Steve Addison Interview

Steve Addison is a lifelong student of movements that renew and expand the Christian faith. He serves as Australian director of Church Resource Ministries. Steve’s calling is to spark church planting movements- everywhere. In today’s interview, Steve explains many of the concepts from his latest book, “Movements that Change the World.” Readers can visit Steve’s website for a free study guide, other resources and his blog.

Palau: What inspired you to write “Movements that Change the World”?

Addison: As a church planter I remember hearing Peter Wagner say, “Starting new churches is the most effective form of evangelism under the sun.” I thought if that’s true, then starting church planting movements could be even more effective.

I dived in to some church history and discovered that God was continually raising up movements for the renewal and expansion of the Christian faith. I learned that those movements are always on the fringes.

I began looking at Jesus as the founder of a missionary movement that now spans the globe. I read Acts and Paul that way, and the lights came on.

Where do Christians go wrong in trying to start movements? What ends movements or keeps them from continued growth over the long haul?

We go wrong when we start with ourselves and not God. You don’t find dynamic movements in the west where we feel we’re in control and we can engineer the advance of the gospel. You find church planting movements where resources and know-how are scarce. Mostly in the developing world – Asia, Africa and Latin America. What they do have is a confidence in the Gospel and a belief that God is at work in the world.

Every movement eventually runs out of steam. There are many reasons why they stumble and decline. It may take generations or just a few years. Movements are about a commitment to a cause, when that commitment is no longer primary, the movement begins to decline.

Over the long haul every movement must keep returning to its core convictions and reinvent itself for a new era.

What is the importance/significance of movements in Christian history?

Christian history is the history of movements. Jesus founded a missionary movement. Acts tells the story of what he continued to do through his disciples empowered by the Holy Spirit.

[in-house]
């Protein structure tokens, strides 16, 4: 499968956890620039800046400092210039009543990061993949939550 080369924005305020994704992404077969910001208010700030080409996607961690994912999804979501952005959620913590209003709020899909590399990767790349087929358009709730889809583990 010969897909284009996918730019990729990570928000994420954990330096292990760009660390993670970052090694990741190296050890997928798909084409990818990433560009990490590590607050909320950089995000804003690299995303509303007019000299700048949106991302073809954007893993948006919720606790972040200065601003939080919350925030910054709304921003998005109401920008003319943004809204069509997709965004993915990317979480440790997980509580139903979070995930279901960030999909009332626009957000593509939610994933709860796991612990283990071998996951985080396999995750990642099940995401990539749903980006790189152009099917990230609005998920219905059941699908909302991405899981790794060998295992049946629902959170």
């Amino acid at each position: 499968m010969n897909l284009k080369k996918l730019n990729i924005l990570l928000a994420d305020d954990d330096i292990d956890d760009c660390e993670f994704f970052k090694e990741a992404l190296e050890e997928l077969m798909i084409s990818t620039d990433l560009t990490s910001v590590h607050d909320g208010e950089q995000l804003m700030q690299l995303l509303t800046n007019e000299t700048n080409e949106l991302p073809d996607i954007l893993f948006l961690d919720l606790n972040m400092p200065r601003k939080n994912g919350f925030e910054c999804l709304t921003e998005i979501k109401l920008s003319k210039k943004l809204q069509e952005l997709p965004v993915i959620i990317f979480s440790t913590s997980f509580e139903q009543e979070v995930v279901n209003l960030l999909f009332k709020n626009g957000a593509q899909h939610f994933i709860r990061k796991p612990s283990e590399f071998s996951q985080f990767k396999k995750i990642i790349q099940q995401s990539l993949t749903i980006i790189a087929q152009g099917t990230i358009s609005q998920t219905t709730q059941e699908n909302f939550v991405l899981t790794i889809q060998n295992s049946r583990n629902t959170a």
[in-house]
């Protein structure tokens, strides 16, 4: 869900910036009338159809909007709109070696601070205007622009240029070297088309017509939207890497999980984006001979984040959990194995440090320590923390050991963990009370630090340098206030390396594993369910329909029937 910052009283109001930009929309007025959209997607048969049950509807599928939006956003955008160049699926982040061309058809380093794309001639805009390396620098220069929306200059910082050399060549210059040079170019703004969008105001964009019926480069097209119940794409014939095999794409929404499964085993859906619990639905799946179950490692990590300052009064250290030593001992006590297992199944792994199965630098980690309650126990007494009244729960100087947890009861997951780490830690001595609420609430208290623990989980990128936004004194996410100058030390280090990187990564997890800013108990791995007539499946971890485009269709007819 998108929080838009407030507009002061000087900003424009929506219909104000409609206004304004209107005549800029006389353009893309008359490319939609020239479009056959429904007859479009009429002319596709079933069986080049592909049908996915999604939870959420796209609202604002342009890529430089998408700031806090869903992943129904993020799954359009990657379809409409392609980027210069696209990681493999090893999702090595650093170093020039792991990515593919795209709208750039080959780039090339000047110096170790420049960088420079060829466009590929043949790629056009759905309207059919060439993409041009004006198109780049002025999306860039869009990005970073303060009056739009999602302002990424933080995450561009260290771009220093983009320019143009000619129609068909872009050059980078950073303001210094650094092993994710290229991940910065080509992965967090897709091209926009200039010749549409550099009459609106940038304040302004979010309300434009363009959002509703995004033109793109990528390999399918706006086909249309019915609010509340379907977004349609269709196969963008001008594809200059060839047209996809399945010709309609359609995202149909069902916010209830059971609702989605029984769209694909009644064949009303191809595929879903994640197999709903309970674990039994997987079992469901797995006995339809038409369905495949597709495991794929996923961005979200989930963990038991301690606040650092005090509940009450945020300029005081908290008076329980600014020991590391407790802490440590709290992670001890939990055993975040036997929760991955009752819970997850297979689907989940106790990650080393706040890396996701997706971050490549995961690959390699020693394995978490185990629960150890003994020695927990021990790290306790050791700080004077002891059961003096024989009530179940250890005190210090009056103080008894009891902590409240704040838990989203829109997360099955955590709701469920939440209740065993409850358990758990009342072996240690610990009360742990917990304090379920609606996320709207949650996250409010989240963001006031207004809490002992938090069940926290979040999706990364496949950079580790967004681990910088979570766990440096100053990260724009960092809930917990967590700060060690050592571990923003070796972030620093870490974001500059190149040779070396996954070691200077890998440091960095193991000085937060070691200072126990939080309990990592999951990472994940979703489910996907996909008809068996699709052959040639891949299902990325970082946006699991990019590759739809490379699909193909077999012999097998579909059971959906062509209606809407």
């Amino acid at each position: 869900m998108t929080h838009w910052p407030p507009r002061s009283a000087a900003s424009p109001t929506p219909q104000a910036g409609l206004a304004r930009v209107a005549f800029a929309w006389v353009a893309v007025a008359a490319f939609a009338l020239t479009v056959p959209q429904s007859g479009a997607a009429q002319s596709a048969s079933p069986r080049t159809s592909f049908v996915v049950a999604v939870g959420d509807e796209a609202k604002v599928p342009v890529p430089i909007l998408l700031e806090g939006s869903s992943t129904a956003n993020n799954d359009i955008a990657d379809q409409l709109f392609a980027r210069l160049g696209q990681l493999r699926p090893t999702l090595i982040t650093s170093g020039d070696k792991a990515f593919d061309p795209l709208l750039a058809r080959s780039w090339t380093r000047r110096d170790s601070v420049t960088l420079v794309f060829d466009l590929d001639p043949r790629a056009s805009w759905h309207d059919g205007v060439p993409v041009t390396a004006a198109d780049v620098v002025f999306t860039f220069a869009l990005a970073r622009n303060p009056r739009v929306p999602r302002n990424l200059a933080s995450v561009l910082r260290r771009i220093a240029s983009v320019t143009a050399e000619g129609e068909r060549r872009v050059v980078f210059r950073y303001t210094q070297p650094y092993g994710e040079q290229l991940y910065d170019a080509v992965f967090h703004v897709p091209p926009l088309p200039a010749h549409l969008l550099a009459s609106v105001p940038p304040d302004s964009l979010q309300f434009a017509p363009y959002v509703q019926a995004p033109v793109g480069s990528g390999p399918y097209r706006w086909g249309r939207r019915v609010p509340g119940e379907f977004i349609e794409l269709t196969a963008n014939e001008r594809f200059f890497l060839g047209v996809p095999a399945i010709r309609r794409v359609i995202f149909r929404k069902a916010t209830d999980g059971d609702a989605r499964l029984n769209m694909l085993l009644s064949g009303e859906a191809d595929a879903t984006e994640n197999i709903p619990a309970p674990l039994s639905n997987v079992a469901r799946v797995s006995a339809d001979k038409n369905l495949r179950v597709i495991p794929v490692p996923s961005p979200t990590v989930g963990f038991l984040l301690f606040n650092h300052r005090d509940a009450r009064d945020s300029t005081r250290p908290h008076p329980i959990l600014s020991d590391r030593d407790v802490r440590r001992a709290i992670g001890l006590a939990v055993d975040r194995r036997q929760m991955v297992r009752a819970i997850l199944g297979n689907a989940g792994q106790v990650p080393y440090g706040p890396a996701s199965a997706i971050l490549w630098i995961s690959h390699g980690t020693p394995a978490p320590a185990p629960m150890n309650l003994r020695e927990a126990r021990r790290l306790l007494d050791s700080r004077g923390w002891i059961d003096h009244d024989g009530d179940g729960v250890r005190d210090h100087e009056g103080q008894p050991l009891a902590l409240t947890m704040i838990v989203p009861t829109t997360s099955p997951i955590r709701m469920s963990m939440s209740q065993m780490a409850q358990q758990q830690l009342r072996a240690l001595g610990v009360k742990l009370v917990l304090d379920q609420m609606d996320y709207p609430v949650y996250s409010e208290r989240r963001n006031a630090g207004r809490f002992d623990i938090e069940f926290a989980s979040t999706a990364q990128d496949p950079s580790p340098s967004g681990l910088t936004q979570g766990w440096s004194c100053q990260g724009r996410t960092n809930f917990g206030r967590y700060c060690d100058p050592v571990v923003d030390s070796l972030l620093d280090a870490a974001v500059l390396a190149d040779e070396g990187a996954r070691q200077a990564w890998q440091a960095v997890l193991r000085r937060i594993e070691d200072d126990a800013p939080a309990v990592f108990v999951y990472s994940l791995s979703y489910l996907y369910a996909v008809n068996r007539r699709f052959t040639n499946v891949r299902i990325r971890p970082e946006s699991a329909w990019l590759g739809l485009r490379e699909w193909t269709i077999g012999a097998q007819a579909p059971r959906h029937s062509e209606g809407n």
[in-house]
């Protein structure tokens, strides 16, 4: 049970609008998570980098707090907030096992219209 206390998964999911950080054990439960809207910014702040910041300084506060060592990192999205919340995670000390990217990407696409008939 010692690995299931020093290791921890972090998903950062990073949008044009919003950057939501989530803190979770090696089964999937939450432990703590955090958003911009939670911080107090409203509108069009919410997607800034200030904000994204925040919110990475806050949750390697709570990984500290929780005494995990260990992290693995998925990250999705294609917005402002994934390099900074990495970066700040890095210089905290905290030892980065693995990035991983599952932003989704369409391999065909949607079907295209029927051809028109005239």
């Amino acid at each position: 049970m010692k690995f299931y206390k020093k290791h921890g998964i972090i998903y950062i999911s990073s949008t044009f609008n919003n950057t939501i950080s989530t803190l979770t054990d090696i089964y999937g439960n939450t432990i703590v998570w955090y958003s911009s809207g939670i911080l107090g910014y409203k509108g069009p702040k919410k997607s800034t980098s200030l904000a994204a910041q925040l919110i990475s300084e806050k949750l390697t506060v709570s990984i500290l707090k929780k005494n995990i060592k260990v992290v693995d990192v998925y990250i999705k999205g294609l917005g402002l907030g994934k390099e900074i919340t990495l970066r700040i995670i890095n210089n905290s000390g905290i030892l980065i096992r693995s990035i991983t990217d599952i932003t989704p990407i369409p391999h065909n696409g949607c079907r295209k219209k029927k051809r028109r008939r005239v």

Throughout church history movements are the key to the renewal and expansion of the Christian faith.

Why is “white hot faith” essential in catalyzing major movements of God?

Apart from Jesus, the apostle Paul is the greatest missionary our faith has ever seen. Let’s look at Paul’s call to mission. Where do we find him? He’s on his back in lying in the dust of the Damascus road. His world has been shattered by an encounter with the risen Lord. It’s Jesus who does this. It’s Jesus who now calls and commands. It’s Jesus who promises to protect and empower Paul for his mission.

Over the last 100 years the centre of world Christianity has shifted from the developed nations of Europe and North America to the developing nations of the “global south.” What is the one characteristic that distinguishes these believers? They take the Bible seriously. They believe the God of the Bible is at work in their lives today.

Touch on the importance of “commitment to a cause” in cultivating a movement as well as ways of cultivating commitment.

A movement is a group of people committed to a common cause. When that commitment is gone, the movement ceases to exist.

Church planting movements cultivate commitment by applying a very simple principle: obedience oriented learning. Right from the beginning everyone is in a face to face group where they are learning from the scriptures and holding each other accountable for obedience to what they have learned.

We study the Bible to learn more information, thinking that information alone changes hearts. It doesn’t. Jesus didn’t tell us to teach new disciples, he commanded us to teach them to obey.

That’s a key to church planting movements all around the world.

To be continued…

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About Kevin Palau

Kevin Palau is president of the Luis Palau Association, based in Portland, OR.